Perhaps one of the biggest health misconceptions of our time is the notion that cancer is primarily genetic. Cancer just happens to some people, right? We get it – cancer is incredibly scary and there are many unknowns. It’s tempting to just ignore it until it becomes a problem.
However, the truth is that the experts do know something that we can’t ignore: more than half of cancers are preventable! Many cancers are a result of lifestyle factors that are largely within our control, like:
February, National Cancer Prevention Month, is an excellent time to learn more about how to prevent cancer. At Happsy, we’re committed to organic living, and we’re here to help you kickstart some small yet significant changes you can make now to help protect yourself and your loved ones from developing cancer later on. Just remember: lifestyle changes mean lifelong changes! Let’s get started.
Organic living = drastically fewer carcinogens
Carcinogens fall into one of are two classifications – known (AKA proven) carcinogens and those that are reasonably anticipated to cause cancer. You should avoid both!
Unfortunately, we live in an increasingly toxic world, and carcinogens can be found in our air, water, food supply, personal care products, home items and more. The average consumer comes into contact with hundreds of harmful chemicals and ingredients every single day, many of which are known carcinogens. Limiting your daily exposure won’t come without some work. That’s just our reality.
But, living a mostly organic and low-tox lifestyle is within your control and can make a huge impact. Choosing certified organic and non-toxic products means the purchases you make – from the food you eat to the mattress you sleep on – have been vetted for carcinogens. While one single exposure to a carcinogen likely won’t result in developing cancer, repeated daily exposure and toxin accumulation in the body might. An organic lifestyle reduces your exposure to common carcinogens – plain and simple.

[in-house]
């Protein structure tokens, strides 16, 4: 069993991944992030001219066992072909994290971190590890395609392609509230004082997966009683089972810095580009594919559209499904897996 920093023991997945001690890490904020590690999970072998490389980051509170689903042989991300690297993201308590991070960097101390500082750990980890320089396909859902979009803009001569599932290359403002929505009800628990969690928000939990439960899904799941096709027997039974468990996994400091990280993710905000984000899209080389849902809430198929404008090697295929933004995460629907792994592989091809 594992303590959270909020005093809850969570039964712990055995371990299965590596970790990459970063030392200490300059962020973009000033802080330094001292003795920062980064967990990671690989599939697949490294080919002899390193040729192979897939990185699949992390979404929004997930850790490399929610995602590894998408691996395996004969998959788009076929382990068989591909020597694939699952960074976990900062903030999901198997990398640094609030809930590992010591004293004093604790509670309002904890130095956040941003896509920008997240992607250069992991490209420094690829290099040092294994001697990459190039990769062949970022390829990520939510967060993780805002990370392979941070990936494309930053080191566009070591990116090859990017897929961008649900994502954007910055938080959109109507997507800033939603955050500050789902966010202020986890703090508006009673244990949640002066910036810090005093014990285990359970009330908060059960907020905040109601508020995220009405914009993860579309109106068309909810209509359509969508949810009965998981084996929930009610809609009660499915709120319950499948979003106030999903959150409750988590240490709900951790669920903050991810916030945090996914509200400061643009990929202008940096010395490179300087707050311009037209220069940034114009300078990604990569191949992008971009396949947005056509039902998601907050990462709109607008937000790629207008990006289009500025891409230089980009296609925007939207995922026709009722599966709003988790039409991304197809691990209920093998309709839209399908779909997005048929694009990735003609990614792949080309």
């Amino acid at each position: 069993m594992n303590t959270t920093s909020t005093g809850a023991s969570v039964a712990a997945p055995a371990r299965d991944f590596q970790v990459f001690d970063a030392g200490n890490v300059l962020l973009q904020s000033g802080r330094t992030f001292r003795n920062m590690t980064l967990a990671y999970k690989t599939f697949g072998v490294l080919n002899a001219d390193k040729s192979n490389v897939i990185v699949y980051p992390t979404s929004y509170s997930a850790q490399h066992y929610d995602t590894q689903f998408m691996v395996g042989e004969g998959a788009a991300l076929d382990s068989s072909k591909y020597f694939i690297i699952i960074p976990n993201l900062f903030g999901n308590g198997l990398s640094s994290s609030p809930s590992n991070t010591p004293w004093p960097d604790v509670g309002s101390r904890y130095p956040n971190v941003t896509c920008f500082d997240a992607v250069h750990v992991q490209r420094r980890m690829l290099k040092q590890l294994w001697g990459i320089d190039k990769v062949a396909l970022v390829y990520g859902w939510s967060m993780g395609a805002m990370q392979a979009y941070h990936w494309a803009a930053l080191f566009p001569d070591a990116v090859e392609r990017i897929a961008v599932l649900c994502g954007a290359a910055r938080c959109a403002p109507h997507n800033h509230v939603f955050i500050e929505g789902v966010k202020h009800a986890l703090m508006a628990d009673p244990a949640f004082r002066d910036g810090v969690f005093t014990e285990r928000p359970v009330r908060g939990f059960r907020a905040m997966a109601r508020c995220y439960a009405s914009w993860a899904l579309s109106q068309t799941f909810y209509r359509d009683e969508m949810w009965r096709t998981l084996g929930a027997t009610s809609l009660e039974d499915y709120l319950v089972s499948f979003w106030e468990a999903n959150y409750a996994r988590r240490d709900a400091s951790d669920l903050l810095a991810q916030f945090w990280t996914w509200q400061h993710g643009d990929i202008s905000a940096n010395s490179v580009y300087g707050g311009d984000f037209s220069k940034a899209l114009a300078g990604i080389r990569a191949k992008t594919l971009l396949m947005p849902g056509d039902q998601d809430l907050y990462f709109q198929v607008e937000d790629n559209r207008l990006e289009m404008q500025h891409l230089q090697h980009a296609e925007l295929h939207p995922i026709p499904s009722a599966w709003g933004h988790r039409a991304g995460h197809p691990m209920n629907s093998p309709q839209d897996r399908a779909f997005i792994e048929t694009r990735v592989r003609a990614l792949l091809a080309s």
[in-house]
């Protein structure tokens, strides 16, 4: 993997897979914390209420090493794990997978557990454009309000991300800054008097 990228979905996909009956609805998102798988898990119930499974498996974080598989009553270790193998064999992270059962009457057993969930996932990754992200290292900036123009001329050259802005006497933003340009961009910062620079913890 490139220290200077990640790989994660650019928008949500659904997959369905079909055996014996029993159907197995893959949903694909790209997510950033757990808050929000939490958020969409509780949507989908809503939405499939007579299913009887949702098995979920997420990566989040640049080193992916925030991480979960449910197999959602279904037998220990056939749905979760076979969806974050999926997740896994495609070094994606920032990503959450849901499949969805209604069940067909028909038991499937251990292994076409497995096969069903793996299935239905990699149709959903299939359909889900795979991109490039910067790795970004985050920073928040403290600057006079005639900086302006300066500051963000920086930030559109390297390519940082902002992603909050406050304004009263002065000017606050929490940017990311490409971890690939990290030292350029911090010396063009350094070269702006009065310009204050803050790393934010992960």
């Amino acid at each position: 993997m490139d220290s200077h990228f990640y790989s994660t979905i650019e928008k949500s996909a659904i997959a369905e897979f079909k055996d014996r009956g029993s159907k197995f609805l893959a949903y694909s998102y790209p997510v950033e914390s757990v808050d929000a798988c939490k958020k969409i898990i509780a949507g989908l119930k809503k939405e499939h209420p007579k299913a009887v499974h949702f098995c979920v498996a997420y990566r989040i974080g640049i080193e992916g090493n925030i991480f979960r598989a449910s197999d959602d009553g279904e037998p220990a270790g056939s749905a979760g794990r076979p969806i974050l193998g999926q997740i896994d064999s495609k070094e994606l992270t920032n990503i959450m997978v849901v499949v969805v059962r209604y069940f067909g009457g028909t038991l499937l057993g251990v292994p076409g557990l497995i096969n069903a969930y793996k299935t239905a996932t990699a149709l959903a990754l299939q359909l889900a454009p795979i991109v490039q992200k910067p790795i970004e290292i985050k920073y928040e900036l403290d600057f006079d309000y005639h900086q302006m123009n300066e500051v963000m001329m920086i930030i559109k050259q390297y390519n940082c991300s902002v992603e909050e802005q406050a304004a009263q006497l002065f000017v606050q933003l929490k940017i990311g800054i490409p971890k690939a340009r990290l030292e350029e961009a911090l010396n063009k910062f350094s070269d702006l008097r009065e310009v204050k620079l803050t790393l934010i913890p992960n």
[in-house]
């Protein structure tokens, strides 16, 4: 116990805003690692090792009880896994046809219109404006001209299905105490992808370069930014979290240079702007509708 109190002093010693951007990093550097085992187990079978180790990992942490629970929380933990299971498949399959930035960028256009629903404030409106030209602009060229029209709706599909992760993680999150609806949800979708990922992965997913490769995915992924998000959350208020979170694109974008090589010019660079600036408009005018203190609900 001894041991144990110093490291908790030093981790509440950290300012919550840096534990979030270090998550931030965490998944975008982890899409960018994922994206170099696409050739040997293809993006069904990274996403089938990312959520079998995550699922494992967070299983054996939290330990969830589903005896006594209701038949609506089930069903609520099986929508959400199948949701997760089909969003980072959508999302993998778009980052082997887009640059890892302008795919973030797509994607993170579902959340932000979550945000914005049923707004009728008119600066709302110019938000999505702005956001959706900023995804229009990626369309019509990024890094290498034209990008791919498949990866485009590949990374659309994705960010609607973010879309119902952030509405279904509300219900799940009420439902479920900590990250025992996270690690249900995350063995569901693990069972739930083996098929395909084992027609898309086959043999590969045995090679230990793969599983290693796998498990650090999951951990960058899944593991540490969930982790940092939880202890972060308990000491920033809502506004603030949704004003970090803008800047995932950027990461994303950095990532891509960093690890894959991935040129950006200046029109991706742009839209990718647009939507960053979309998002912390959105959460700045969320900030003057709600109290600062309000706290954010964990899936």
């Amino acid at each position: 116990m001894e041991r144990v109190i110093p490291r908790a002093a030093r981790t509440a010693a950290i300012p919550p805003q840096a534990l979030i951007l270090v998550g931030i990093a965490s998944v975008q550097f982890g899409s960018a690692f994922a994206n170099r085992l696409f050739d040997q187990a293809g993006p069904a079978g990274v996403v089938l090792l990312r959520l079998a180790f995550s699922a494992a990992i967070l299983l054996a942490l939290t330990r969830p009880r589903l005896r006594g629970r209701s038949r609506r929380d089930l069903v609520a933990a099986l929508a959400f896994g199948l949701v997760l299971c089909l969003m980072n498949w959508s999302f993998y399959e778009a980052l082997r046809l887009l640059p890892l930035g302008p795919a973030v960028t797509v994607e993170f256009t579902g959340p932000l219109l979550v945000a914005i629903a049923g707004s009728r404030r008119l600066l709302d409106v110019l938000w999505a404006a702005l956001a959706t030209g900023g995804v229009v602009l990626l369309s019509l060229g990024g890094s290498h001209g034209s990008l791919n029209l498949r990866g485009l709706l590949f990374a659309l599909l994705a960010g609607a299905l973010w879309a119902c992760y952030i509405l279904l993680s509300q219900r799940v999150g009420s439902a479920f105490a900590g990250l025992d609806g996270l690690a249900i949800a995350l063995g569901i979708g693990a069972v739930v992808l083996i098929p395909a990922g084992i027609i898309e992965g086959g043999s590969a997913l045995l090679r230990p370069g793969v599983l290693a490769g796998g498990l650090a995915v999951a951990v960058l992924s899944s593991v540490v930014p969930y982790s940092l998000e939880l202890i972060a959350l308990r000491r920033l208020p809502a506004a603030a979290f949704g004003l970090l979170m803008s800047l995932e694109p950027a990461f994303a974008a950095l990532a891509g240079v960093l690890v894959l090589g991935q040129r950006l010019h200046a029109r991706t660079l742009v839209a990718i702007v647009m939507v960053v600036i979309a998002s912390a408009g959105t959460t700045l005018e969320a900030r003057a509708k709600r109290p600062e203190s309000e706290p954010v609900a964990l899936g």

7 Common carcinogens found in your home
Home is your sanctuary. It’s the last place that should feel unsafe. Unfortunately, it may be filled with known carcinogens that off-gas from furniture, paint, mattresses and more. Reducing the common carcinogens in your home is essential and very possible if you know what to look for. Here are seven common carcinogens found in most homes:
This known carcinogen is commonly found in plywood, fabrics, furniture and mattresses. Before buying these items, it’s best to ask the manufacturer if they contain formaldehyde. This likely won’t be readily stated on the labels. Often, the formaldehyde is hiding in terms like “glues” or “adhesives,” if those terms are even mentioned at all. There's also a large class of preservatives that are known formaldehyde-releasers.
This common carcinogen is commonly used to make plastics more durable. Phthalates can be found in many household items, including mattresses, furniture, vinyl flooring and shower curtains, personal care products, solvents or finishes on furniture, and more. FYI: phthalates are also a major endocrine disruptor.
Glyphosate is an herbicide and pesticide heavily sprayed on non-organic produce and crops. In fact, even organic items will likely contain a small amount of glyphosate, which is why it’s so important to disinfect produce before consuming it. Glyphosate can also be found in non-organic plant-derived materials like cotton. Even cotton tampons that are not organic can contain glyphosate!